Cathay warns staff as it hits heavy China turbulence

Top News | Daphne Li 13 Aug 2019

Cathay Pacific further tightened the screws on its employees yesterday by saying that joining any "illegal protests" may result in disciplinary action or dismissal.

The Chinese Civil Aviation Administration criticized Cathay Pacific last Friday for "posing looming dangers to air safety" and ordered it to give identity information on its crew members on flights that would pass through mainland airspace.

Stock of the airline fell 4.85 percent to HK$9.80 yesterday, its lowest level in a month.

Cathay became the target of mainland aviation authorities after some of its staff joined the protests.

One of its pilots was charged with rioting in the Sheung Wan unrest on July 28.

Huarong International Holdings Ltd, China's largest bad-debt manager based in Hong Kong, told its workers on Friday to boycott Cathay Pacific and Dragon Air when flying on personal and business trips, Bloomberg reported.

Rupert Hogg, Cathay's chief executive, said in an internal e-mail yesterday: "We are all obliged to abide by law at all times."

The company has a "zero tolerance approach to illegal activities" and staffers who support or take part in any unauthorized protests may face disciplinary consequences or be sacked, he said.

Hogg also wrote an e-mail to the media on Saturday, a day after the CAAC's criticism and action.

Hogg wrote yesterday: "Actions and words of our employees made outside of working hours can have a significant effect on the company.

"Inevitably actions of our employees frequently attract attention and would be treated as representing the company's position.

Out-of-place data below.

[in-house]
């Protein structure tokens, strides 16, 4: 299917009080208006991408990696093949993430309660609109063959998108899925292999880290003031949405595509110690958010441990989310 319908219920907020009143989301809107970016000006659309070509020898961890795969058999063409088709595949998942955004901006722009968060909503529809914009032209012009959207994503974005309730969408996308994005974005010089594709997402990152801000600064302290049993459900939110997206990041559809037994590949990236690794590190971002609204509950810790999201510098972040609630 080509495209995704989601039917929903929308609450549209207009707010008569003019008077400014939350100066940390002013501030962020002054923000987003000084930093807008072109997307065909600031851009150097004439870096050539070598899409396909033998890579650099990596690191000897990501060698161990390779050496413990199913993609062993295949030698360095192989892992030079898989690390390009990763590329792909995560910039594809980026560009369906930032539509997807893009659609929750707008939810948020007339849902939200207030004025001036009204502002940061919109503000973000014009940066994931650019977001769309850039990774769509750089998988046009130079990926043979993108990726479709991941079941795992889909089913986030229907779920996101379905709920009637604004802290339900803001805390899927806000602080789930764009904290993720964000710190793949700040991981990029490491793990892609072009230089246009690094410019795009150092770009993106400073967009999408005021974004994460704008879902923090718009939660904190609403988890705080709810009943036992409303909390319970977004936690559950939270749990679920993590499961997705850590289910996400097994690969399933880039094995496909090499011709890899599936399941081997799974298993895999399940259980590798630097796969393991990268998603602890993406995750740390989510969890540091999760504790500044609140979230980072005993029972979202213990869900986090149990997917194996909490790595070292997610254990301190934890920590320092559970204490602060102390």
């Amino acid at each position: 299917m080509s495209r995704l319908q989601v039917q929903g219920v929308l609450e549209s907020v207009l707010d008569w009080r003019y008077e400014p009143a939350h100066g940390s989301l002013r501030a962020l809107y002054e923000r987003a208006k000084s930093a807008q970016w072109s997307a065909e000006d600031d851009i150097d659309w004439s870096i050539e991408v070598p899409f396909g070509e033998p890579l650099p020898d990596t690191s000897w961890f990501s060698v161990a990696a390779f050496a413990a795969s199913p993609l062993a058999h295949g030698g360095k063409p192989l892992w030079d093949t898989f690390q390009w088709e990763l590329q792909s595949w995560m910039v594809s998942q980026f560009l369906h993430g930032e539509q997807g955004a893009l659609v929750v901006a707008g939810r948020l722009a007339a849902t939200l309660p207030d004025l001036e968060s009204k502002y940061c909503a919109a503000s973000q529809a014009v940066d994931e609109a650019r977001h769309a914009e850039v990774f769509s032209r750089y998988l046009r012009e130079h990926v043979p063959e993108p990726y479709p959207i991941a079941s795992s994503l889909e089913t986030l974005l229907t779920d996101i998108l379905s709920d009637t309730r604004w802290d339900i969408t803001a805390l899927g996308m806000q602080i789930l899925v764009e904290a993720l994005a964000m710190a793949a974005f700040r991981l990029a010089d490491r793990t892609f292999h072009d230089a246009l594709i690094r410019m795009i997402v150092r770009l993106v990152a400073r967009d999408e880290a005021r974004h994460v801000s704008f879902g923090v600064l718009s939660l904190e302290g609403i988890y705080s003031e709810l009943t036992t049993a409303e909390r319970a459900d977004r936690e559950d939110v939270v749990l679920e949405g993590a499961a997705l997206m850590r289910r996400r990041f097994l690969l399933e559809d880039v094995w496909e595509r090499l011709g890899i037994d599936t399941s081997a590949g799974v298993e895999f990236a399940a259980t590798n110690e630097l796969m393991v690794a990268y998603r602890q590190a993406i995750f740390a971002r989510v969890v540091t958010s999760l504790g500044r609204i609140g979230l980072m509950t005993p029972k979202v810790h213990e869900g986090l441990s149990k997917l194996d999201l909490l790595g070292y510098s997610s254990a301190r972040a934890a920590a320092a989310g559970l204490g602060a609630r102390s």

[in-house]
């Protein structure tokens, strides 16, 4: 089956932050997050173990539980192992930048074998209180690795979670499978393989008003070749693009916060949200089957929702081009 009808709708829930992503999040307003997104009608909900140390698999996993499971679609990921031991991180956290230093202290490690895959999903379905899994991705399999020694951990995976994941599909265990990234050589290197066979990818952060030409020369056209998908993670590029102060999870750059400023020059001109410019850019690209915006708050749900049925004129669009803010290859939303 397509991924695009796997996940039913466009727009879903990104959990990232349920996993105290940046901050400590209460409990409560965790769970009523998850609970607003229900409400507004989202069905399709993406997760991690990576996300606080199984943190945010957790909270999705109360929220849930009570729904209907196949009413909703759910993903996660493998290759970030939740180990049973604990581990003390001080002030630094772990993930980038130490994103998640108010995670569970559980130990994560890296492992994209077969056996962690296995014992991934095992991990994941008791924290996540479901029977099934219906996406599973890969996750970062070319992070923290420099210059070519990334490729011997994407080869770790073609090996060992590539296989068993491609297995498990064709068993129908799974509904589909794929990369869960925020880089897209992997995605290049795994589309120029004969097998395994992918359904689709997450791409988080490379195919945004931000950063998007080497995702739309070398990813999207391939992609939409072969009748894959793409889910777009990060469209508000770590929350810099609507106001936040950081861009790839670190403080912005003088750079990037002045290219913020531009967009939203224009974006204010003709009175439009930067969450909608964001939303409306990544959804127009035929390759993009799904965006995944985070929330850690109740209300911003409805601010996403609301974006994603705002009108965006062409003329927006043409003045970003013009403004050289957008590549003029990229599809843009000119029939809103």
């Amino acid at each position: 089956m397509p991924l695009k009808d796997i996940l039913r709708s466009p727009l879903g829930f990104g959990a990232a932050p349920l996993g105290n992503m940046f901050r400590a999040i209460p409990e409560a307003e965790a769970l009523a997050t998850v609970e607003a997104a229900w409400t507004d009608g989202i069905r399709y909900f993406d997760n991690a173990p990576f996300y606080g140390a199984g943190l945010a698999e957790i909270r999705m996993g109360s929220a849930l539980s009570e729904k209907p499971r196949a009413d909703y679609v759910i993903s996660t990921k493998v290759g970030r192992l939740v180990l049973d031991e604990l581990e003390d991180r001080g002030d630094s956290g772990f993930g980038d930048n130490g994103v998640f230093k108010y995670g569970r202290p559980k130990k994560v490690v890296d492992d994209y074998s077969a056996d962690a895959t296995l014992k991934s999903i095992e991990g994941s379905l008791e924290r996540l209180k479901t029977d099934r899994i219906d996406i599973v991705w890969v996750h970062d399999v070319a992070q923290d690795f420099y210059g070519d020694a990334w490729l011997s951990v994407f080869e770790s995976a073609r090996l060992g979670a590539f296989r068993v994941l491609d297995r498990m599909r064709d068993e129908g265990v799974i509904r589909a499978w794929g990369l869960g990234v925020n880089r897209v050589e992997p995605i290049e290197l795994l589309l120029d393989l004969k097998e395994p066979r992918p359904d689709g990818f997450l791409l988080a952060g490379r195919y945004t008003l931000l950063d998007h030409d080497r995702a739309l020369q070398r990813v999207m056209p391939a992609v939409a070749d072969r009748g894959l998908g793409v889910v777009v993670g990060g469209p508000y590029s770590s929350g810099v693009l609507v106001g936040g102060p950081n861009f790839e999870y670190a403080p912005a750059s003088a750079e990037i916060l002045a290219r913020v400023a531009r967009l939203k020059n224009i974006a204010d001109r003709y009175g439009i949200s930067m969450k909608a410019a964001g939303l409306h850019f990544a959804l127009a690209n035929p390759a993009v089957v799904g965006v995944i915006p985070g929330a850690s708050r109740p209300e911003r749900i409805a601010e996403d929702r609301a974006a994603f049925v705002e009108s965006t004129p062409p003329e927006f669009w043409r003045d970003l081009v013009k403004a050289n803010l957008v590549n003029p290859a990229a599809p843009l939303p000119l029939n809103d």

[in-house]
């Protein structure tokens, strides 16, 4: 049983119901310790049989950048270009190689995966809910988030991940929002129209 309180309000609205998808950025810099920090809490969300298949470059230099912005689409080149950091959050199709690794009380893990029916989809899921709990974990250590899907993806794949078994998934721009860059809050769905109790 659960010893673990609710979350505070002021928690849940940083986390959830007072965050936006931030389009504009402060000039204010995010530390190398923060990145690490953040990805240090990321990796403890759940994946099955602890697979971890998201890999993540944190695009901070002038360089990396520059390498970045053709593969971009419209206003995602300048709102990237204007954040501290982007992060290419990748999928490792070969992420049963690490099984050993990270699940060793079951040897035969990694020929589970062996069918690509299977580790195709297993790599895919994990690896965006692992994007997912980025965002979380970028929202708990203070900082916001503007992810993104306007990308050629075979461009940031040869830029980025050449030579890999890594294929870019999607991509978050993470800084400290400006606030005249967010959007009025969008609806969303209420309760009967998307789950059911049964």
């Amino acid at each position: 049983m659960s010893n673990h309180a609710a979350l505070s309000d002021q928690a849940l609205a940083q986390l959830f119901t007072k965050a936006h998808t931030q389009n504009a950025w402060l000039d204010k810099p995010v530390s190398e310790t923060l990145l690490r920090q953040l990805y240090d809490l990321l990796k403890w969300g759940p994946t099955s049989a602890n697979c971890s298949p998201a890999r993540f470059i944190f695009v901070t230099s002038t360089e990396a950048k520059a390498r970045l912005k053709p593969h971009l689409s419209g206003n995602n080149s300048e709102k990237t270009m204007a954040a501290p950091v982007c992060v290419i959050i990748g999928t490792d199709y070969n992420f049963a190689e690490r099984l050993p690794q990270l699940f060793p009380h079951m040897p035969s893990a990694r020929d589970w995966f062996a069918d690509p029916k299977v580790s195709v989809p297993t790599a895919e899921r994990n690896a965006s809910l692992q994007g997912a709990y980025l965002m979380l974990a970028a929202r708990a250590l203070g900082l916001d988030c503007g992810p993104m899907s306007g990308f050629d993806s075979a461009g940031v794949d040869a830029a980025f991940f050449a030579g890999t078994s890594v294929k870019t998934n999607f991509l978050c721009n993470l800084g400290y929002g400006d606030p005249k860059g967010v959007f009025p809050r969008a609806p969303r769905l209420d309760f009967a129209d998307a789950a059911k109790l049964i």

"Our social media policy also makes it clear that you should not post anything that breaches privacy of colleagues, constitutes bullying or harassment or could bring Cathay Pacific Group into disrepute," said Hogg in the e-mail.

The Lennon wall put up by ground staffers was removed as requested by the management.

The mainland authority also requested the airline to bar crew members who have taken part or supported the protests from flying into mainland airspace.

The airline should also submit a plan of stepping up internal safety controls and improving flight safety and security before Friday.

"We will comply with the CAAC notice in full," said Hogg in his e-mail.

A Cathay spokesman said on Saturday that two of its airport employees were sacked for leaking travel arrangements for a Hong Kong police soccer team flying to Chengdu and a pilot charged with rioting has been removed from flying duties.

Last Wednesday, the carrier's chairman, John Slosar, said: "We certainly wouldn't dream of telling them [employees] what they have to think about something."

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